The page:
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‘State Of War’ was released at the end of May 2020 and completed the trilogy that started with one idea a couple of years ago. As I write, I’m approaching 500 books sold. When I say sold, more than half have been snapped up for free during discount offers, but still – 500 units is more than I ever imagined I would shift, and more than I would have sold if I had given up after a few agents hadn’t responded. I’ve added more outlets from which you can buy the books – Barns & Noble, Smashwords, Kobo and Google Play, although Amazon remains the place where most sales occur. And as I’m not relying on the financial income, I have learned to appreciate the interest rather than the earnings. (A tip – I made short ‘trailers’ for books two and three: while I enjoyed making them, they brought in little interest and even less response – unless you really feel the need, spend your time and effort elsewhere promoting your new book.) I live in hope that one of those copies out there might still fall on the right desk at the right time. Isn’t that what all writers dream of?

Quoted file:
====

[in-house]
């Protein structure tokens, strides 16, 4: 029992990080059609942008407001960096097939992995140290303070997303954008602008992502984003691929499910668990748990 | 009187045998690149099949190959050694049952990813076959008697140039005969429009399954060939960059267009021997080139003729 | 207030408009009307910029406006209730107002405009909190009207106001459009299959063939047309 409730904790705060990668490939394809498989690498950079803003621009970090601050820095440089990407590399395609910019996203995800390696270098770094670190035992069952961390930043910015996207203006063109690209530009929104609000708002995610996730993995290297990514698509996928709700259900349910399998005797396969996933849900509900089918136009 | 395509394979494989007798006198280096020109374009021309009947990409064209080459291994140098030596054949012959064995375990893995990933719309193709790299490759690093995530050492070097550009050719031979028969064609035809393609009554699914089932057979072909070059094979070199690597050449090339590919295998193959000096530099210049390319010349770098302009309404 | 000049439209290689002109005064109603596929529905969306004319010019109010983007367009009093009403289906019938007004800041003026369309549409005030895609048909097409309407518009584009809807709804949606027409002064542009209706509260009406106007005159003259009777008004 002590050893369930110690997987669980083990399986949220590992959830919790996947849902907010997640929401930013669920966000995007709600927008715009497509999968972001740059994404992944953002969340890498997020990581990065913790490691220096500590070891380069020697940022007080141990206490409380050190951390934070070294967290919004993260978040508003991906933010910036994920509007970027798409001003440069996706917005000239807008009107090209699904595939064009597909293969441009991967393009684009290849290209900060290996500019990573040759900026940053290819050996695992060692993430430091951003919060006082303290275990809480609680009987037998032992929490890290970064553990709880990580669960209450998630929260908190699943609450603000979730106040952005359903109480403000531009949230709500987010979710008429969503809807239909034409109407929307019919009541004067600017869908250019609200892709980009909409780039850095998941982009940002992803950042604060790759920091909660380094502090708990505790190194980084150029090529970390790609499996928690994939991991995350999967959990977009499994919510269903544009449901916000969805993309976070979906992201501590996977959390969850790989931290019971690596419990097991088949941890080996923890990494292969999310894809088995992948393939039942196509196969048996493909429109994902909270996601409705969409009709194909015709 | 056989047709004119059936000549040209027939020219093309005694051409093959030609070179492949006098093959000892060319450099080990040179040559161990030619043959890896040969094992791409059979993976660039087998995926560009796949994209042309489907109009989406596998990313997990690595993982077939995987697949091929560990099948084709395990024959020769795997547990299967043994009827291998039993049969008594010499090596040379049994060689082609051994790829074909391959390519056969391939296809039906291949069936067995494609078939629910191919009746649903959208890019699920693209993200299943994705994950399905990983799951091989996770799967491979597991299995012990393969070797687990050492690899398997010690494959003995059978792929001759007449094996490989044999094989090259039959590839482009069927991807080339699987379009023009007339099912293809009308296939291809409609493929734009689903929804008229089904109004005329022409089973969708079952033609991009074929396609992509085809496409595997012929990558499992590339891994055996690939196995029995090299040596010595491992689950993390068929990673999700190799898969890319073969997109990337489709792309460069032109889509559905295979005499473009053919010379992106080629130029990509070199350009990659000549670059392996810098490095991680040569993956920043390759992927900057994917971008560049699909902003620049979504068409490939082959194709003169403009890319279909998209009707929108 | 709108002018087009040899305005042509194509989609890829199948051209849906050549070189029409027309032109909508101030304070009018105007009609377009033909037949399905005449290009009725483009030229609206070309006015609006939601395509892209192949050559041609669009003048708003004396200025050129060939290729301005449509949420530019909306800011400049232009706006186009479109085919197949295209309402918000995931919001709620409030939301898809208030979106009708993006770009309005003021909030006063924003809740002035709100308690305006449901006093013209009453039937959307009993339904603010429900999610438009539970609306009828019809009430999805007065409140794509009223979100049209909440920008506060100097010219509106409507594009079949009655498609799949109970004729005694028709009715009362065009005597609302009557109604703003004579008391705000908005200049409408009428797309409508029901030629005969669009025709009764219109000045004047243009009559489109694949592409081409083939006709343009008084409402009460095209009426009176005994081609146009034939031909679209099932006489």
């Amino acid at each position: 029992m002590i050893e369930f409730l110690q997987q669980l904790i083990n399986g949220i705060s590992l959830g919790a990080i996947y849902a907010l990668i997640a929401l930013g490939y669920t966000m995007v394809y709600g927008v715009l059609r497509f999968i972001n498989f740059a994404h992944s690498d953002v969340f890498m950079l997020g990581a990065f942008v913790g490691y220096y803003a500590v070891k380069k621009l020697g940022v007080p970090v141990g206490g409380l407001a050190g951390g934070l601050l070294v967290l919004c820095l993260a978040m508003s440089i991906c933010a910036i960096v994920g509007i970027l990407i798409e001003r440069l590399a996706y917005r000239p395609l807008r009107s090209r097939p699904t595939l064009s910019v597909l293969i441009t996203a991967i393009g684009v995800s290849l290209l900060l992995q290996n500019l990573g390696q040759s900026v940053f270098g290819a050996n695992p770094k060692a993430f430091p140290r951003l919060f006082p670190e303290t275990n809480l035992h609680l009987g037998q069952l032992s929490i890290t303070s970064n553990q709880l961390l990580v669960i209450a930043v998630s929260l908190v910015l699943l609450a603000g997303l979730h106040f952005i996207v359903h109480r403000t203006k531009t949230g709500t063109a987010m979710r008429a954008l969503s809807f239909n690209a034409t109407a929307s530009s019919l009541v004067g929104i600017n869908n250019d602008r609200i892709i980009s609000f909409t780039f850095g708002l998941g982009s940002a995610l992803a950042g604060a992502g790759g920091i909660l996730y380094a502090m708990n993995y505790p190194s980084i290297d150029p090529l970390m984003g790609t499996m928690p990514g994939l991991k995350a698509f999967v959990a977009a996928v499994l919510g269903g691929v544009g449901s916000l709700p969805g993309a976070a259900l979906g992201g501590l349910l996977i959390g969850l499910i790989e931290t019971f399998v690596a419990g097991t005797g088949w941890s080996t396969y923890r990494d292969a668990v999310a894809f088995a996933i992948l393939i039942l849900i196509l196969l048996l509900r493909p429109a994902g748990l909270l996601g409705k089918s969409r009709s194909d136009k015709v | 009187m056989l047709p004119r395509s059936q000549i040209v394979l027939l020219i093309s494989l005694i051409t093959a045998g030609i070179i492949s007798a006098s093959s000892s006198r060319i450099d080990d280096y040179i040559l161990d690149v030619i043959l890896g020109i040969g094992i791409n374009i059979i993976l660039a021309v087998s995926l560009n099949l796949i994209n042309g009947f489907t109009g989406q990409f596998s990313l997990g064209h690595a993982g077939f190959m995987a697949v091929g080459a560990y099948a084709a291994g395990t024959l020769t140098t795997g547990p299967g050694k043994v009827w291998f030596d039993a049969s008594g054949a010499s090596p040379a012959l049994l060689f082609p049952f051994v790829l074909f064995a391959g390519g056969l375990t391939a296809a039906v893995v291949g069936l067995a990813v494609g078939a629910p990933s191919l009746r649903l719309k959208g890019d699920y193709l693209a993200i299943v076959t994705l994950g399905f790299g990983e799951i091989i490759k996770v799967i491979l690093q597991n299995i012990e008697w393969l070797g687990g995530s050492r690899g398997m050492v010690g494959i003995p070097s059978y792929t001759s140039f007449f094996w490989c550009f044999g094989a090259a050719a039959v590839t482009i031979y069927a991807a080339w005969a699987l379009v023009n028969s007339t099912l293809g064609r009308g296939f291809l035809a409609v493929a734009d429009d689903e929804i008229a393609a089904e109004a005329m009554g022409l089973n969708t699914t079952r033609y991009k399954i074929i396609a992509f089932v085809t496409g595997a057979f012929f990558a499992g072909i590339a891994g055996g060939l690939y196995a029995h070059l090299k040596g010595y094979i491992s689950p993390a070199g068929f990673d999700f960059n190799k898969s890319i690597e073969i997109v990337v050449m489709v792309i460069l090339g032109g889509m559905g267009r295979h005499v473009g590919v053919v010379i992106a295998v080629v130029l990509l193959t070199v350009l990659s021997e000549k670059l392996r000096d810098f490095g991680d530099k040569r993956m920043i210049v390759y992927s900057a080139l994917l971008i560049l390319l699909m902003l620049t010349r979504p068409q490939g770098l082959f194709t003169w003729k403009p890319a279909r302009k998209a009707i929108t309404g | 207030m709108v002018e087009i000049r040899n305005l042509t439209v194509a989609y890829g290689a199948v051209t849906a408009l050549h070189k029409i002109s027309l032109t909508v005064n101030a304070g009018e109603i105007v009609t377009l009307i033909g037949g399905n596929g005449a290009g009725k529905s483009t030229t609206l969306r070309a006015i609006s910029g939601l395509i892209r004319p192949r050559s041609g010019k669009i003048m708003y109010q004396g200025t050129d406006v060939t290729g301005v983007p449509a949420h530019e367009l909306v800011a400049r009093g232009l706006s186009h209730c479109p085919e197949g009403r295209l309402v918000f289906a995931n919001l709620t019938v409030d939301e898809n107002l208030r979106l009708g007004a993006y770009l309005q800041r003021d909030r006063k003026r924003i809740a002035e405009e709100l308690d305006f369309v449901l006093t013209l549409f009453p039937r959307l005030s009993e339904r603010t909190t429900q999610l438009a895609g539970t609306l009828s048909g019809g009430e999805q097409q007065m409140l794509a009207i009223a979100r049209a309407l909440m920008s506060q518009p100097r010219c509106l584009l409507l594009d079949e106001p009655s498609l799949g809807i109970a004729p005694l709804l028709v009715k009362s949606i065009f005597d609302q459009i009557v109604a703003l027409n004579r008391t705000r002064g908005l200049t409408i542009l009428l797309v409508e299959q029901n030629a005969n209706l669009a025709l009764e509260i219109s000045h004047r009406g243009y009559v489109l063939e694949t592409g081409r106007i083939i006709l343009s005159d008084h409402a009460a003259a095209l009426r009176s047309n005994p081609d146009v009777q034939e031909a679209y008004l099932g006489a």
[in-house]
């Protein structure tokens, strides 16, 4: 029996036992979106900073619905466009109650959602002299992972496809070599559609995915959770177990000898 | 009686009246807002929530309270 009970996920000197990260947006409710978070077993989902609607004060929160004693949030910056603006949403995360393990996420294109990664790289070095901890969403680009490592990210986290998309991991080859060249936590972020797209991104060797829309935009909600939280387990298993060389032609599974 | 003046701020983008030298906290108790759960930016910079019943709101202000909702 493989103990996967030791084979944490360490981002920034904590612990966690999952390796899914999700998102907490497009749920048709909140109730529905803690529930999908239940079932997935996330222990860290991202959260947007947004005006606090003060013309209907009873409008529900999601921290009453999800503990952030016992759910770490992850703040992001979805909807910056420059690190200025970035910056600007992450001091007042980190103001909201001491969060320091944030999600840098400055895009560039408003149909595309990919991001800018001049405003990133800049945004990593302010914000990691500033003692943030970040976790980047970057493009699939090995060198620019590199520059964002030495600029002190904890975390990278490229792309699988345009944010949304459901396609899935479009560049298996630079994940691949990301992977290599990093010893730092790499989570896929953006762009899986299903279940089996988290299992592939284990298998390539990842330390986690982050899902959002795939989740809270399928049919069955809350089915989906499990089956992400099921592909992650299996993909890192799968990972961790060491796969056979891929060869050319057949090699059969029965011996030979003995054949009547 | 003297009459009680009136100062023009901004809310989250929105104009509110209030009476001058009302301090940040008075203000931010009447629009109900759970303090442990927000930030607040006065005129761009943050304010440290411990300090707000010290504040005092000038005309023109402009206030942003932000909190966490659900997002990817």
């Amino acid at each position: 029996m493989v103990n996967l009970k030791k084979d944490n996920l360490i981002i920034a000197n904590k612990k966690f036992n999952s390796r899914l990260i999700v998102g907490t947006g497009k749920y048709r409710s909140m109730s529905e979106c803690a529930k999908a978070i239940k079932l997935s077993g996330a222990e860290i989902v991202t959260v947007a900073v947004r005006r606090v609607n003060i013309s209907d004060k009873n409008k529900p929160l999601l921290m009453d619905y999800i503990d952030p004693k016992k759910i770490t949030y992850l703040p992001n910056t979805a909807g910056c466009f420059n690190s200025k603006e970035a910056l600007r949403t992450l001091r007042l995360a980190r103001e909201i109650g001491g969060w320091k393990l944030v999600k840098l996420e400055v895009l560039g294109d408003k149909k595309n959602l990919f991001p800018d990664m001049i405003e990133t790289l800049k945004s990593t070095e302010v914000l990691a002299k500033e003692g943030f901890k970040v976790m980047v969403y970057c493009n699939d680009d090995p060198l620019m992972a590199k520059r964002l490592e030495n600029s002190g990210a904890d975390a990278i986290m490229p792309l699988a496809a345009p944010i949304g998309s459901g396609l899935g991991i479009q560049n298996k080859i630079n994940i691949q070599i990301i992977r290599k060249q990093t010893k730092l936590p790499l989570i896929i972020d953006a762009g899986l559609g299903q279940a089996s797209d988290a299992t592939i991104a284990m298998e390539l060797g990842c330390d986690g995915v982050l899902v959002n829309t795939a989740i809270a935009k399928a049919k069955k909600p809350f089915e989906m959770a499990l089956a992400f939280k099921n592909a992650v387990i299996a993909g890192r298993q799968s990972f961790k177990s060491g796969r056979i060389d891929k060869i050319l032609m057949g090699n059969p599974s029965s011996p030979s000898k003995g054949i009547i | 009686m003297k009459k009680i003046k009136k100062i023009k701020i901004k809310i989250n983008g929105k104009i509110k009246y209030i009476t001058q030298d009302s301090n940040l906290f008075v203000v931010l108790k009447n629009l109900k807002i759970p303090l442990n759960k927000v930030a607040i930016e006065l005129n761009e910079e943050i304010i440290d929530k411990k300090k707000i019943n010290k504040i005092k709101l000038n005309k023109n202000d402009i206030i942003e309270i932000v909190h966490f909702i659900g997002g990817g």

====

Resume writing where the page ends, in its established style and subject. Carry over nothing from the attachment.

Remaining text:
And the future? Well, I’ll still push my trilogy and be grateful for every soul that picks up a copy and gives it their time. The reviews and correspondence from kind readers helps to assure me I’m not writing into a dark void. I’m pleased with the work, which is the main thing – satisfied and content and glad to be sharing my writing with a few people around the world. And I’m looking forward to writing something completely different, with new characters, locations and plot.
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Maybe this time I will have the courage and conviction to chase those agents and publishers – after all, I have written and self-published a complete trilogy now. That has to count for something, right?